Tigh's drinking and questionable leadership lead other key members of the crew to start plotting ways to undermine him. It's a covert mutiny; Lee wants to break Roslin out of jail before things get any worse, and he has the support of Dualla and, obviously, the entire flight crew. With some quiet, careful maneuvering, they plan to get Roslin off the ship and hide her in the fleet. Even Tom Zarek is recruited for this effort, since he's likely to know enough nefarious people to get the job done. "So, the enemy of my enemy is my friend," Roslin notes dryly.
What I love about this show is how you can't predict exactly what's going to happen, or what the characters are capable of doing. There are nuances to be found and choices, big and small, for the characters to make. Take, for example, Lt. Gaeta. He doesn't agree with the prospect of mutiny or undermining, and he notices Dualla's off-log transmissions. But watch Gaeta's reaction when Tigh asks him if he's noticed anything unusual. Similarly, listen to Billy when he decides not to get on the ship with the president. What he says makes sense, but I wouldn't have expected it given his typical steadfastness.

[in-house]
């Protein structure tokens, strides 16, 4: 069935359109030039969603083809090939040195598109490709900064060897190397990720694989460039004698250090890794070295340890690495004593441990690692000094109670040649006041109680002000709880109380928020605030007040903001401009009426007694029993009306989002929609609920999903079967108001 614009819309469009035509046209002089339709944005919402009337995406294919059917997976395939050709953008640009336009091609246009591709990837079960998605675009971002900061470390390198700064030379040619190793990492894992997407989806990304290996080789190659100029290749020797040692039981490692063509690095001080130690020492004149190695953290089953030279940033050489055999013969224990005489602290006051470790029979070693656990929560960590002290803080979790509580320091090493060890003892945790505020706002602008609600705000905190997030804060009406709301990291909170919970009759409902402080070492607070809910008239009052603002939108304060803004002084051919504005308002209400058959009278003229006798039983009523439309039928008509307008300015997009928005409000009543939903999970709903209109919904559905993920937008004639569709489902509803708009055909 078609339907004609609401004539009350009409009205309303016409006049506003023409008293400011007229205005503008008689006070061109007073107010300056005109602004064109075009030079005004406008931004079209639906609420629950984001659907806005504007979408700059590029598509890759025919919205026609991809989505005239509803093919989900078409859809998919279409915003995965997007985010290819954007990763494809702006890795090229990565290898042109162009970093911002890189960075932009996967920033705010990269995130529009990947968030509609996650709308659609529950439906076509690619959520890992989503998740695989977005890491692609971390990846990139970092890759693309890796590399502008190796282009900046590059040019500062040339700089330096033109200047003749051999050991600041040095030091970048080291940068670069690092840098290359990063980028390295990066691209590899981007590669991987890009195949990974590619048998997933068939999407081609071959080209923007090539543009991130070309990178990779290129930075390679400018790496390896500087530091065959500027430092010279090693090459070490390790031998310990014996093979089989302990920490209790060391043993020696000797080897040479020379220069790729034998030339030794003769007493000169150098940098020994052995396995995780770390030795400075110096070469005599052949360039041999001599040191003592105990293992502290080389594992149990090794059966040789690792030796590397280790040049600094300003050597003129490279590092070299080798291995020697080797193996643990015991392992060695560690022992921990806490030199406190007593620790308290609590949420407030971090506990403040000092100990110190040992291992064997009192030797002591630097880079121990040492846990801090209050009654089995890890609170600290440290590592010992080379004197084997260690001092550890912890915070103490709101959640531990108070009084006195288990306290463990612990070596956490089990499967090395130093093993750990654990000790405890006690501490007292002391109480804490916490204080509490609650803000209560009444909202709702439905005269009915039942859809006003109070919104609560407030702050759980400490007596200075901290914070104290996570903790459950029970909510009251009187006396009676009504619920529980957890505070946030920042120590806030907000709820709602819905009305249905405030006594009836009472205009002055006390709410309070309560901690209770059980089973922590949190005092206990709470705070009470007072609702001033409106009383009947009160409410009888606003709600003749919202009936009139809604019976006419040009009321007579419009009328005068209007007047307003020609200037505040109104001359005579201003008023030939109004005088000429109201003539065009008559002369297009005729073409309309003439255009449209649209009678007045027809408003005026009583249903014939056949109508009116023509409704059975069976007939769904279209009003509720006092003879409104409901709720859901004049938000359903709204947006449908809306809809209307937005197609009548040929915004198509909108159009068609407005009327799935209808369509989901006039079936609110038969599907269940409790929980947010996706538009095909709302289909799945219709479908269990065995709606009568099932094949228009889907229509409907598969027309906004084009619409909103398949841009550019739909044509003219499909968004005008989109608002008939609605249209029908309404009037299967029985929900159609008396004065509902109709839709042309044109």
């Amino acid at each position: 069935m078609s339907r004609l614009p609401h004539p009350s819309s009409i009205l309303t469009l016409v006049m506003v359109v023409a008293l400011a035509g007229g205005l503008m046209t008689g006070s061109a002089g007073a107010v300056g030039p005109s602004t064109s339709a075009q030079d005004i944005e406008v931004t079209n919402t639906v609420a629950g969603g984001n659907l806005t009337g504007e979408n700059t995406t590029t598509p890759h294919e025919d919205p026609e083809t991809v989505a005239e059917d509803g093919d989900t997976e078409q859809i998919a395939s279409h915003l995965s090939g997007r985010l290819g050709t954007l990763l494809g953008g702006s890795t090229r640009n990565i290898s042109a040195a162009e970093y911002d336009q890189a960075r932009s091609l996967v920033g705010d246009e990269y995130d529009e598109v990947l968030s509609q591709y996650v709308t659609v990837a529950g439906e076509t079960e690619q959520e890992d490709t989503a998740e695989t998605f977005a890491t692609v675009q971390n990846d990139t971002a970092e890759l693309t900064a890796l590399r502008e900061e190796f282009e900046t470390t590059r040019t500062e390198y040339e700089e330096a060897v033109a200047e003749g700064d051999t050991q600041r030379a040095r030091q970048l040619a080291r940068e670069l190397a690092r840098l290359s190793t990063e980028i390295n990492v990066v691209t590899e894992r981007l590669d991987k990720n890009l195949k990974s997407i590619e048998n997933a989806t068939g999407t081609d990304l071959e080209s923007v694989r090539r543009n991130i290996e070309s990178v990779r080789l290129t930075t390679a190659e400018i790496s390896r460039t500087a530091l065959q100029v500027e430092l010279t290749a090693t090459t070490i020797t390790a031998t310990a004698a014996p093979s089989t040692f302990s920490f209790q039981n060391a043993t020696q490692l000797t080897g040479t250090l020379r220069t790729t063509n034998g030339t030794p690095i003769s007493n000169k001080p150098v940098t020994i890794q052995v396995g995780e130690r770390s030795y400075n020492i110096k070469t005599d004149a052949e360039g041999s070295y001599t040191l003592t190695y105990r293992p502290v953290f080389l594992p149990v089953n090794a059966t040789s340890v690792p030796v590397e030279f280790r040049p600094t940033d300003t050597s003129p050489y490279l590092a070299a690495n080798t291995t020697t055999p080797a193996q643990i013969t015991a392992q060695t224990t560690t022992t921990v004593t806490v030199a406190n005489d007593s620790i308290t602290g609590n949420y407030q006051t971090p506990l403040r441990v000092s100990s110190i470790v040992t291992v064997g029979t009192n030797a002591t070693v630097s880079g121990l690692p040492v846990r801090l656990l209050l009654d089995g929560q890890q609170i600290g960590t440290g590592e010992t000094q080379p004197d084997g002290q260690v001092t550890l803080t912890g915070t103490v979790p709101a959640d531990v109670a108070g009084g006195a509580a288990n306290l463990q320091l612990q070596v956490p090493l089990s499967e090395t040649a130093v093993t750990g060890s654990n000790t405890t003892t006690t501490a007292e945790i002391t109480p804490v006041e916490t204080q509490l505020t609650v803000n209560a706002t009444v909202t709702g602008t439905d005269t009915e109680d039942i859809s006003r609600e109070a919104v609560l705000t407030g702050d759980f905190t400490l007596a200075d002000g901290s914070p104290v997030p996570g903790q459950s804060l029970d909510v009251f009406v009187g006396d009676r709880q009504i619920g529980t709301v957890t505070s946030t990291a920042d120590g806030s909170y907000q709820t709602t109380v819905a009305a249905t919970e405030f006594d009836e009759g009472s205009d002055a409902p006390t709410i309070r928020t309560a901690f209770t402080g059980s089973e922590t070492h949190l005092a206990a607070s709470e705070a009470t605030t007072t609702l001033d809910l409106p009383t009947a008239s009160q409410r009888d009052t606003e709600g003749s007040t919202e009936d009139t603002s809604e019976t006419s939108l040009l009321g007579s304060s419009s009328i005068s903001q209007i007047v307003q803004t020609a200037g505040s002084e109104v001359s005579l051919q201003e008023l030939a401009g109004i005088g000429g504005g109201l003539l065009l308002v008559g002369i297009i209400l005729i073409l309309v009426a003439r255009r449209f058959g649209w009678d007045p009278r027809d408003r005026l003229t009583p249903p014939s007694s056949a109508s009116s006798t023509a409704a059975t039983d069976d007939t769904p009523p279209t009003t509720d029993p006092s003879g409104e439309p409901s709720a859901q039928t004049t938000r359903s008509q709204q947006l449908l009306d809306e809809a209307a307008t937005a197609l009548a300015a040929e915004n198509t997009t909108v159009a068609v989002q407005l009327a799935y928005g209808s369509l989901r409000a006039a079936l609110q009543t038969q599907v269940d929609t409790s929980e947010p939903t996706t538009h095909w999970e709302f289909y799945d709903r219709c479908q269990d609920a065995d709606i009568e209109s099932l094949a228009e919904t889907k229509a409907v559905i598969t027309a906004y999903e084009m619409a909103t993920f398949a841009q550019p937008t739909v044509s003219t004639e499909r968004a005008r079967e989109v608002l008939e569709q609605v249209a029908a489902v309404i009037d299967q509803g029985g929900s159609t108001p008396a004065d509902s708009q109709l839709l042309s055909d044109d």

Even Adama finally waking up took me by surprise. Just when things start to really look bad for Tigh (he knows he's made some bad calls), Adama walks in and provides reassurance, vowing that they'll "pick up the pieces together." The writers kept Adama out of action just long enough for his return to have a perk-up effect.
Or take the episode's dramatic highlight, where Baltar has been assigned to clear Tyrol with his Cylon test, and instead ends up interrogating Sharon. He injects the chief with a deadly toxin, and threatens to let him die if Sharon doesn't tell him how many Cylons are in the fleet. Sharon doesn't know. But, you see, she does know; the information is just hidden from her, retrievable only as a last resort. Faced with the prospect of her former lover dying, she finally cracks and reveals that there are eight Cylons in the fleet.
This scene is acted and directed with chilling urgency, and provides another example of the dark and intense places Baltar can go when he's sufficiently motivated. Interestingly, this also shows how using love/sex as a weapon can be a two-way street. After season one showed how the Cylons could manipulate humans — how Six manipulated Baltar, and how Helo could be manipulated into impregnating Sharon — this scene turns the tables, with Baltar using Sharon's love for Tyrol against her. It's cruel and heartless — and sublimely perfect.